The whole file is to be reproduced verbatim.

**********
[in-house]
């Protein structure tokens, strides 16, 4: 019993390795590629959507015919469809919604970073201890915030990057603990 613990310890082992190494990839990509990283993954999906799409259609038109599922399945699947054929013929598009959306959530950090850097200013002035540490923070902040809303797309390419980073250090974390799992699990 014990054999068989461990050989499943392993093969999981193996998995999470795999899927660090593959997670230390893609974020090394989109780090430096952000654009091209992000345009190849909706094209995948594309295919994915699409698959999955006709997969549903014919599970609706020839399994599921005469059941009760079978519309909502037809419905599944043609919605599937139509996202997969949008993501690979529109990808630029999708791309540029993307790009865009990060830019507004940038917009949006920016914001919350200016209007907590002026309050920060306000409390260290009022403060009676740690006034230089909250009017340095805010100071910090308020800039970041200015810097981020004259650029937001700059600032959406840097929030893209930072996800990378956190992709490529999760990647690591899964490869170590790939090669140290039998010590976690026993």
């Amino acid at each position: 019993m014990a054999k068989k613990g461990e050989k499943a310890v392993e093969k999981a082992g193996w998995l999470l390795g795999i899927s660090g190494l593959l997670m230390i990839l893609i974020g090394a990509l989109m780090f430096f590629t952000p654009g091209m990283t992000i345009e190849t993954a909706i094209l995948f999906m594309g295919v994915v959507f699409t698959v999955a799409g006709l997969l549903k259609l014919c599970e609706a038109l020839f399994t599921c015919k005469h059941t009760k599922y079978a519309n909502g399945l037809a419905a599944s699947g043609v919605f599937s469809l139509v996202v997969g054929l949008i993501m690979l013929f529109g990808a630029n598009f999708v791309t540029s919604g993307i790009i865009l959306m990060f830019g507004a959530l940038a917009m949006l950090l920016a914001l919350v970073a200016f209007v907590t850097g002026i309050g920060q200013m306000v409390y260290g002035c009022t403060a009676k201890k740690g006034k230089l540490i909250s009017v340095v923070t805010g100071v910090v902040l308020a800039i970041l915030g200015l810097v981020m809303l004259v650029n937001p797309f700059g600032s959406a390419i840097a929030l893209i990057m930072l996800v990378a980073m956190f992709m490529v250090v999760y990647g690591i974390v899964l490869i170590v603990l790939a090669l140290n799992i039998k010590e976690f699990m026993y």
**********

[in-house]
């Protein structure tokens, strides 16, 4: 019993390795590629959507015919469809919604970073201890915030990057603990 613990310890082992190494990839990509990283993954999906799409259609038109599922399945699947054929013929598009959306959530950090850097200013002035540490923070902040809303797309390419980073250090974390799992699990 014990054999068989461990050989499943392993093969999981193996998995999470795999899927660090593959997670230390893609974020090394989109780090430096952000654009091209992000345009190849909706094209995948594309295919994915699409698959999955006709997969549903014919599970609706020839399994599921005469059941009760079978519309909502037809419905599944043609919605599937139509996202997969949008993501690979529109990808630029999708791309540029993307790009865009990060830019507004940038917009949006920016914001919350200016209007907590002026309050920060306000409390260290009022403060009676740690006034230089909250009017340095805010100071910090308020800039970041200015810097981020004259650029937001700059600032959406840097929030893209930072996800990378956190992709490529999760990647690591899964490869170590790939090669140290039998010590976690026993």
């Amino acid at each position: 019993m014990a054999k068989k613990g461990e050989k499943a310890v392993e093969k999981a082992g193996w998995l999470l390795g795999i899927s660090g190494l593959l997670m230390i990839l893609i974020g090394a990509l989109m780090f430096f590629t952000p654009g091209m990283t992000i345009e190849t993954a909706i094209l995948f999906m594309g295919v994915v959507f699409t698959v999955a799409g006709l997969l549903k259609l014919c599970e609706a038109l020839f399994t599921c015919k005469h059941t009760k599922y079978a519309n909502g399945l037809a419905a599944s699947g043609v919605f599937s469809l139509v996202v997969g054929l949008i993501m690979l013929f529109g990808a630029n598009f999708v791309t540029s919604g993307i790009i865009l959306m990060f830019g507004a959530l940038a917009m949006l950090l920016a914001l919350v970073a200016f209007v907590t850097g002026i309050g920060q200013m306000v409390y260290g002035c009022t403060a009676k201890k740690g006034k230089l540490i909250s009017v340095v923070t805010g100071v910090v902040l308020a800039i970041l915030g200015l810097v981020m809303l004259v650029n937001p797309f700059g600032s959406a390419i840097a929030l893209i990057m930072l996800v990378a980073m956190f992709m490529v250090v999760y990647g690591i974390v899964l490869i170590v603990l790939a090669l140290n799992i039998k010590e976690f699990m026993y």